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Your Environment. Your Health.

Sex Differences in Lung Response to Environmental Agents

Environmental Cardiopulmonary Disease Group


Considerable sex differences exist in the risk, incidence and pathogenesis of lung diseases in humans (Figure 1). Since researchers use mouse models to study basic pathogenic mechanisms and potential therapies for a variety of human lung diseases, it is important to recognize factors that might influence experimental endpoints of interest. Therefore, the roles of sex hormones have received significant attention, particularly with respect to their effects on lung function and the response of the lung to a variety of environmental agents.

 

Diagram showing two figures, male and female, with their testosterone and estrogen contributing to lung function, airway hyperresponsiveness, airway inflammation, lung disease, lung development

Figure 1: Role of sex hormones in lung function and disease



Sex hormones and basal lung function

The group has documented that basal lung function in naïve male and female mice does not differ substantially, but that male mice have greater airway responsiveness to methacholine aerosol than female mice (Card et al, J Immunol, 2006).  Subsequent studies have shown that male sex hormones promote vagally-mediated reflex airway responsiveness to cholinergic stimulation (Card et al., Am. J. Physiol. Lung Physiol., 2007).  In addition, we have observed spontaneous airway hyperresponsiveness in estrogen receptor-α knockout mice (Carey et al., Am. J. Respir. Crit. Care Med., 2006),  suggesting a role for female sex hormones and their receptors in modulating airway responsiveness in mice.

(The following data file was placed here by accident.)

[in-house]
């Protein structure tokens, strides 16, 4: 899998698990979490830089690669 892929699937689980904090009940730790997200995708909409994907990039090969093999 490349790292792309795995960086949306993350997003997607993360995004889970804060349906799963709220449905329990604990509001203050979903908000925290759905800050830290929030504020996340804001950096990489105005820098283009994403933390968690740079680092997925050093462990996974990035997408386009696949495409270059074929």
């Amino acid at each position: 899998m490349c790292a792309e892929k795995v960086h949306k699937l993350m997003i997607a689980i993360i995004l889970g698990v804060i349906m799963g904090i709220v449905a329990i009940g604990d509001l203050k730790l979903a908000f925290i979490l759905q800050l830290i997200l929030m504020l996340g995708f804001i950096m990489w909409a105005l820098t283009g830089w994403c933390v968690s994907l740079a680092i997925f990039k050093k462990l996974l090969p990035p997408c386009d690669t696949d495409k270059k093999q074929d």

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Sex hormones and non-allergic airway inflammation

Male mice demonstrated greater airway inflammation and hyperresponsiveness than females following exposure to bacterial lipopolysaccharide (Card et al., J. Immunol., 2006).  These differences were at least partially due to effects of male sex hormones.


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Sex hormones and allergic airway inflammation

In a model of allergic airway inflammation, estrogen receptor-α knockout mice had comparable inflammation, but considerably greater airway responsiveness to methacholine than wild-type mice. This data suggests that estrogen receptor-α plays an important regulatory effect on airway responsiveness in the allergic lung (Carey et al., Am. J. Respir. Crit. Care Med., 2006). 


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Future studies

The group is phasing out its research in this area to focus resources on the respiratory and cardiovascular effects of eicosanoids.


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